A Successful Startup Starts Here
Requirements Documentation: The Boring (but Necessary) First Step for Building a Great Product
One of the toughest concepts in product building is deciding and documenting exactly what you’re setting out to build. It only takes one cycle using a “wing it” approach to product development before most folks swear to never do that again.
I mean, if you’re going to successfully reach a destination you’ve never been to before, you’re going to want a map.
But the pendulum can swing too far the other way as well, resulting in thick, unwieldy requirements documents that describe almost everything about the product except what it’s actually supposed to do, and what the product accomplishes for the business.
Do you document requirements for your product and upgrades? If so, how? And have you already stopped reading this post in anticipation of being lulled to sleep by a requirements discussion?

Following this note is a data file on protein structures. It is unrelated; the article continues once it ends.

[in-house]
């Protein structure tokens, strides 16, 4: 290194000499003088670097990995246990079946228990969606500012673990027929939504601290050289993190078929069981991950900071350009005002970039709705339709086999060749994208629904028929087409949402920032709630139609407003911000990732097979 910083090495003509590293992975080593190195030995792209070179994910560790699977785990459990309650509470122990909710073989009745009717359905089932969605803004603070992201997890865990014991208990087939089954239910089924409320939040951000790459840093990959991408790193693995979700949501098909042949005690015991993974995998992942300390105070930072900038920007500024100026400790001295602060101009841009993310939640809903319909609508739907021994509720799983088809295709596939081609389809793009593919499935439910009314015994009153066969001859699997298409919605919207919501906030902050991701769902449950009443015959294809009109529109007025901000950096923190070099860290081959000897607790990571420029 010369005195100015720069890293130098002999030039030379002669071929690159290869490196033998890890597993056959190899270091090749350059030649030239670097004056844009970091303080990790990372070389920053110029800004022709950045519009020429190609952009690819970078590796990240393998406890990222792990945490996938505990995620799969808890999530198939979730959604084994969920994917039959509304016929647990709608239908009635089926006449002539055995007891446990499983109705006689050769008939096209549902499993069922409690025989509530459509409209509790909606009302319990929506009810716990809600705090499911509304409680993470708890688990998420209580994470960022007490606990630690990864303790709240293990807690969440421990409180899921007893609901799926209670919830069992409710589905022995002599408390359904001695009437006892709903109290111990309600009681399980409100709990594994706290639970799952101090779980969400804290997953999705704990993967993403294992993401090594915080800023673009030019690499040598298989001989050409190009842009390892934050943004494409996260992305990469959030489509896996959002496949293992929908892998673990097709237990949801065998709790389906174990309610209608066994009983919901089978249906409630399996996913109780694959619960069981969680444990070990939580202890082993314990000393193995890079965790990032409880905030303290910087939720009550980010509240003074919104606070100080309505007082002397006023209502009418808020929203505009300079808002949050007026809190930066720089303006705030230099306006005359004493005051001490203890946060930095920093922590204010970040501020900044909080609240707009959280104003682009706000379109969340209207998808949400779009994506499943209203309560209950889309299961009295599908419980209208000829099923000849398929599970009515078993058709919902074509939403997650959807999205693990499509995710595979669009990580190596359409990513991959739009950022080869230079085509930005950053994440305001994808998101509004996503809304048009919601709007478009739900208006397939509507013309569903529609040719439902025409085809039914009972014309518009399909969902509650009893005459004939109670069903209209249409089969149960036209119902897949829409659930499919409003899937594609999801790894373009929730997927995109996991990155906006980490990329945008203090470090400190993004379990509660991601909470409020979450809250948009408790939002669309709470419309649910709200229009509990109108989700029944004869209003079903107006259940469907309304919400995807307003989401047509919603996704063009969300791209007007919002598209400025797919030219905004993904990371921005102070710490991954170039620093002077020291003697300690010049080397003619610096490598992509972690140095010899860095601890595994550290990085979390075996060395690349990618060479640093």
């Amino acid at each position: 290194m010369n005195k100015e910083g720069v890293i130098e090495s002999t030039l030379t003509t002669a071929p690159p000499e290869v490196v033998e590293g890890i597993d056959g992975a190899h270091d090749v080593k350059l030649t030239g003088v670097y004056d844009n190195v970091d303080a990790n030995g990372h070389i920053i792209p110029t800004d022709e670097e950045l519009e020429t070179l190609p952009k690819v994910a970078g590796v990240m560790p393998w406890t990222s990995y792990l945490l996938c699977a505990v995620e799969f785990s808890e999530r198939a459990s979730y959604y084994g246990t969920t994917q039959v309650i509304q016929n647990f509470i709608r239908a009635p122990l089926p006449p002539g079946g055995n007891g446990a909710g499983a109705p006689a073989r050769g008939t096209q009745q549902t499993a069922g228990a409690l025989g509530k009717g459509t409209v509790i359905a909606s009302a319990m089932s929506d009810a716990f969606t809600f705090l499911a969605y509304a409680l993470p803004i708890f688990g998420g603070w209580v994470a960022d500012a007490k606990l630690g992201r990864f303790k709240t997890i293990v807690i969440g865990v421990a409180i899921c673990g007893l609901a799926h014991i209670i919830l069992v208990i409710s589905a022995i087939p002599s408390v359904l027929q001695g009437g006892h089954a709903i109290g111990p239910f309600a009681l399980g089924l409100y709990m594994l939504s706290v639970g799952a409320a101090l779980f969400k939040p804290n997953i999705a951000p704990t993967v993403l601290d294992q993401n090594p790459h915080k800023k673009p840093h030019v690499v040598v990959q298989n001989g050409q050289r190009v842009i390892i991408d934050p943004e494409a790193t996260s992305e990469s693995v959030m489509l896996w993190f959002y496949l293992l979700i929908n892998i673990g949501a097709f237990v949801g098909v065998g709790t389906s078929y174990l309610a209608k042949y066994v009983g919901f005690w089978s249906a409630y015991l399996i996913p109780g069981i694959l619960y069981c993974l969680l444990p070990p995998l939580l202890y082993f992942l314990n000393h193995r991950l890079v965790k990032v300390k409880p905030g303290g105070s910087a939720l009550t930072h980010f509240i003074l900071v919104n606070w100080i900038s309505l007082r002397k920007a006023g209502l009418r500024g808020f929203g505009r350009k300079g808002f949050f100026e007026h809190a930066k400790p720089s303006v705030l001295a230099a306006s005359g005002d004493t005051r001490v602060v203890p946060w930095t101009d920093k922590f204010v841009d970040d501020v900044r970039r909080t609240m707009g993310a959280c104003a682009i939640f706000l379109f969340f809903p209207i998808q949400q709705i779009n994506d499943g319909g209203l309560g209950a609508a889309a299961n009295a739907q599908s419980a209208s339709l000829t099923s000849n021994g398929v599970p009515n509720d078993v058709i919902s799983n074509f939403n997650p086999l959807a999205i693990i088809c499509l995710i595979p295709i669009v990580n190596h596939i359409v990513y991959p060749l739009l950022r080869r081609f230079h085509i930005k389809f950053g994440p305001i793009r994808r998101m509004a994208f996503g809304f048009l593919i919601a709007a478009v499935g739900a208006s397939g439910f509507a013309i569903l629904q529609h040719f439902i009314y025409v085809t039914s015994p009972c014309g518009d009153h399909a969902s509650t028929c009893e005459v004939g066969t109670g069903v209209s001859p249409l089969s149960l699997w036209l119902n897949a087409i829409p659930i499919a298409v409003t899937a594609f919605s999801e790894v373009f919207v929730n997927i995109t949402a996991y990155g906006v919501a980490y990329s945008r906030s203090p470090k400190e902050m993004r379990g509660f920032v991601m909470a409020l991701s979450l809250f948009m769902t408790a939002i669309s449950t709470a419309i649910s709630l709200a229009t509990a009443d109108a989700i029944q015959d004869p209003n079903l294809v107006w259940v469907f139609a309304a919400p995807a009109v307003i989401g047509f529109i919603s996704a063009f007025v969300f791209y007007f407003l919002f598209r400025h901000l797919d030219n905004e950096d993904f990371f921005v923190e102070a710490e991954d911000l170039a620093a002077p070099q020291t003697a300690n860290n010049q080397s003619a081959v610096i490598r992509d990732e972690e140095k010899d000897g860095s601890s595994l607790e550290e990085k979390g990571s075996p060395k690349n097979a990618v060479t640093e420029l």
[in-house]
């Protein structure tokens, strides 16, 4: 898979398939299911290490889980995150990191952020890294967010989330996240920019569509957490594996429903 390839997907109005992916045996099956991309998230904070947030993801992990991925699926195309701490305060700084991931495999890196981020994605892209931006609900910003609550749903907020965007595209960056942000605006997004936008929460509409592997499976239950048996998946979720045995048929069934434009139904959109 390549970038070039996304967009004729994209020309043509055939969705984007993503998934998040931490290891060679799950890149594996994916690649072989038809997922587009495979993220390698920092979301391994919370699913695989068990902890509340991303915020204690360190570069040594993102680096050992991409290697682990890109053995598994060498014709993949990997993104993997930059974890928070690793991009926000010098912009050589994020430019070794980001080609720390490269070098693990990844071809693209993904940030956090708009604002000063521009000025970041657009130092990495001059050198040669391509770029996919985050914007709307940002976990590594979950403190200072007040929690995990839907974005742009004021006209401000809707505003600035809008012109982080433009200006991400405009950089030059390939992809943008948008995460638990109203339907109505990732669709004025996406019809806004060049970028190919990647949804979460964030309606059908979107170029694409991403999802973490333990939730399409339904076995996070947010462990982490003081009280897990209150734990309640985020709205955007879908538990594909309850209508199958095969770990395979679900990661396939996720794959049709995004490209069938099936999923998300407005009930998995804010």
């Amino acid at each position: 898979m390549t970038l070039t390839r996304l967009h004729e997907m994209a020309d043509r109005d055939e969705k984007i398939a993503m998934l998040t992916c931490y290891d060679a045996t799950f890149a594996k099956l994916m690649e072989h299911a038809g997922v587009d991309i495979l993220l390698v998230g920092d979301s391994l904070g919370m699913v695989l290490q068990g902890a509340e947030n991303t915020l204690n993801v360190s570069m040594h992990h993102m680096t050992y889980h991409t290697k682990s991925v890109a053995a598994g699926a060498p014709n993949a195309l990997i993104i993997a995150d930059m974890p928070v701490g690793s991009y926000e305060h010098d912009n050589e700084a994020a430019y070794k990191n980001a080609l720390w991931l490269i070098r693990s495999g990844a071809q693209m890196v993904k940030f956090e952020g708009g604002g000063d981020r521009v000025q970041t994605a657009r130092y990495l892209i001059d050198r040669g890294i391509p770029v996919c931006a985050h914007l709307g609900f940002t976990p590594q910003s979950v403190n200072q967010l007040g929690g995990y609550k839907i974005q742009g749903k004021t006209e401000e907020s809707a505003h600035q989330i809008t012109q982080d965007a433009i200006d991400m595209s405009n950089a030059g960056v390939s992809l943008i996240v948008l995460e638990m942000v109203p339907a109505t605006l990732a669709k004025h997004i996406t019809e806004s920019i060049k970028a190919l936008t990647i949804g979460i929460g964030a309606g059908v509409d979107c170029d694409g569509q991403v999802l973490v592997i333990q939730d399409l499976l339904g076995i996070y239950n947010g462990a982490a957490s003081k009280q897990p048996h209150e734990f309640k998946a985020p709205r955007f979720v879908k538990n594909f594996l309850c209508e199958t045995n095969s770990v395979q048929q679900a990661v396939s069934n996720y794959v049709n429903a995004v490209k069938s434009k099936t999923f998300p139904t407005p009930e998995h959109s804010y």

I’m going to accept that challenge. I’m going to put forth an actionable post on product requirements without boring you to death.
I understand the reflexive hesitancy. When I’m advising startup and product leaders, requirements documentation is one of those areas where it’s like pulling teeth to get folks to stay with me and understand why the concept is so important.
It’s boring. It’s busywork. Let’s just wing that shit.
Why Documenting Requirements is Something No One Wants To Do
In almost every case where a dedicated requirements discovery and documentation process sucks, it’s because that process is being done wrong.
We tend to put a lot of formality and pomp and circumstance into a requirements document. And usually, when we embrace formality to such a large degree, it’s because we’re hiding a lack of utility.
A great, stupid example that I learned in my first job out of college: Business attire is super formal and serves almost zero purpose. In fact, it usually hampers productivity. Jeans and t-shirts are utilitarian and can be worn in almost any situation that doesn’t require… formal business attire.